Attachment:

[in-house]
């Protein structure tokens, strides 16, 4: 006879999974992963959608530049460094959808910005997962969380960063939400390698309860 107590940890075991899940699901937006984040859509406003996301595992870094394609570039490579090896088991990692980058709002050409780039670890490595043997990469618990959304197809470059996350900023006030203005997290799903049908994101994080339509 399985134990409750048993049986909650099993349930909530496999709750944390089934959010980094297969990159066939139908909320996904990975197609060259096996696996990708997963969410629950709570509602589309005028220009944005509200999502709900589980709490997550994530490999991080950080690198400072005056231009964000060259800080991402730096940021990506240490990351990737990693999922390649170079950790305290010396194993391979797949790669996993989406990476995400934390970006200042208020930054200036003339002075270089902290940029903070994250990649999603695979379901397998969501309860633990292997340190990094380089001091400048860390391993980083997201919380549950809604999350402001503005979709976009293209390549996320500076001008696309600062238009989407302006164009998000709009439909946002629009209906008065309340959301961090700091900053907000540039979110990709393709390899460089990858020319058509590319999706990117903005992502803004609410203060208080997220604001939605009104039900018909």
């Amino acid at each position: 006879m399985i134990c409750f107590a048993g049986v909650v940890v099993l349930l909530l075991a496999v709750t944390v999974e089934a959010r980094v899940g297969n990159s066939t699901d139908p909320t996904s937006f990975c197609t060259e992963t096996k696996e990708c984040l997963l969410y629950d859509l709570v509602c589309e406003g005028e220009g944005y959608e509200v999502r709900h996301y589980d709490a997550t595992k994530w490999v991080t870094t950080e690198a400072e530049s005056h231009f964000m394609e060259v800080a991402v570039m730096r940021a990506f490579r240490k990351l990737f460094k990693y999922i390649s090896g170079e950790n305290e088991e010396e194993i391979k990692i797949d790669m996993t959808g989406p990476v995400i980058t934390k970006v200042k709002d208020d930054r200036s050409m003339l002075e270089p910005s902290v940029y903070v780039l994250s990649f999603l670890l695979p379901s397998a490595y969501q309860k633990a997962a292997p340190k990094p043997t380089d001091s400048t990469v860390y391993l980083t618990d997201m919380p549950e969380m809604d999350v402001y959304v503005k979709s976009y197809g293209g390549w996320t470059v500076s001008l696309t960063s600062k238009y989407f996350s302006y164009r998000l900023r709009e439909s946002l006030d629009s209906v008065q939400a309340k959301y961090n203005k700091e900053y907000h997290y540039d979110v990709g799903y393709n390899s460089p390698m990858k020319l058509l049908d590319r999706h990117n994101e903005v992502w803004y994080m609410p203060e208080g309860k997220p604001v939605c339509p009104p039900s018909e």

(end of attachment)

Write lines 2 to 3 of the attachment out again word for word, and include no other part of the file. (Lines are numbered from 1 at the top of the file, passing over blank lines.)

């Protein structure tokens, strides 16, 4: 006879999974992963959608530049460094959808910005997962969380960063939400390698309860 107590940890075991899940699901937006984040859509406003996301595992870094394609570039490579090896088991990692980058709002050409780039670890490595043997990469618990959304197809470059996350900023006030203005997290799903049908994101994080339509 399985134990409750048993049986909650099993349930909530496999709750944390089934959010980094297969990159066939139908909320996904990975197609060259096996696996990708997963969410629950709570509602589309005028220009944005509200999502709900589980709490997550994530490999991080950080690198400072005056231009964000060259800080991402730096940021990506240490990351990737990693999922390649170079950790305290010396194993391979797949790669996993989406990476995400934390970006200042208020930054200036003339002075270089902290940029903070994250990649999603695979379901397998969501309860633990292997340190990094380089001091400048860390391993980083997201919380549950809604999350402001503005979709976009293209390549996320500076001008696309600062238009989407302006164009998000709009439909946002629009209906008065309340959301961090700091900053907000540039979110990709393709390899460089990858020319058509590319999706990117903005992502803004609410203060208080997220604001939605009104039900018909």
């Amino acid at each position: 006879m399985i134990c409750f107590a048993g049986v909650v940890v099993l349930l909530l075991a496999v709750t944390v999974e089934a959010r980094v899940g297969n990159s066939t699901d139908p909320t996904s937006f990975c197609t060259e992963t096996k696996e990708c984040l997963l969410y629950d859509l709570v509602c589309e406003g005028e220009g944005y959608e509200v999502r709900h996301y589980d709490a997550t595992k994530w490999v991080t870094t950080e690198a400072e530049s005056h231009f964000m394609e060259v800080a991402v570039m730096r940021a990506f490579r240490k990351l990737f460094k990693y999922i390649s090896g170079e950790n305290e088991e010396e194993i391979k990692i797949d790669m996993t959808g989406p990476v995400i980058t934390k970006v200042k709002d208020d930054r200036s050409m003339l002075e270089p910005s902290v940029y903070v780039l994250s990649f999603l670890l695979p379901s397998a490595y969501q309860k633990a997962a292997p340190k990094p043997t380089d001091s400048t990469v860390y391993l980083t618990d997201m919380p549950e969380m809604d999350v402001y959304v503005k979709s976009y197809g293209g390549w996320t470059v500076s001008l696309t960063s600062k238009y989407f996350s302006y164009r998000l900023r709009e439909s946002l006030d629009s209906v008065q939400a309340k959301y961090n203005k700091e900053y907000h997290y540039d979110v990709g799903y393709n390899s460089p390698m990858k020319l058509l049908d590319r999706h990117n994101e903005v992502w803004y994080m609410p203060e208080g309860k997220p604001v939605c339509p009104p039900s018909e």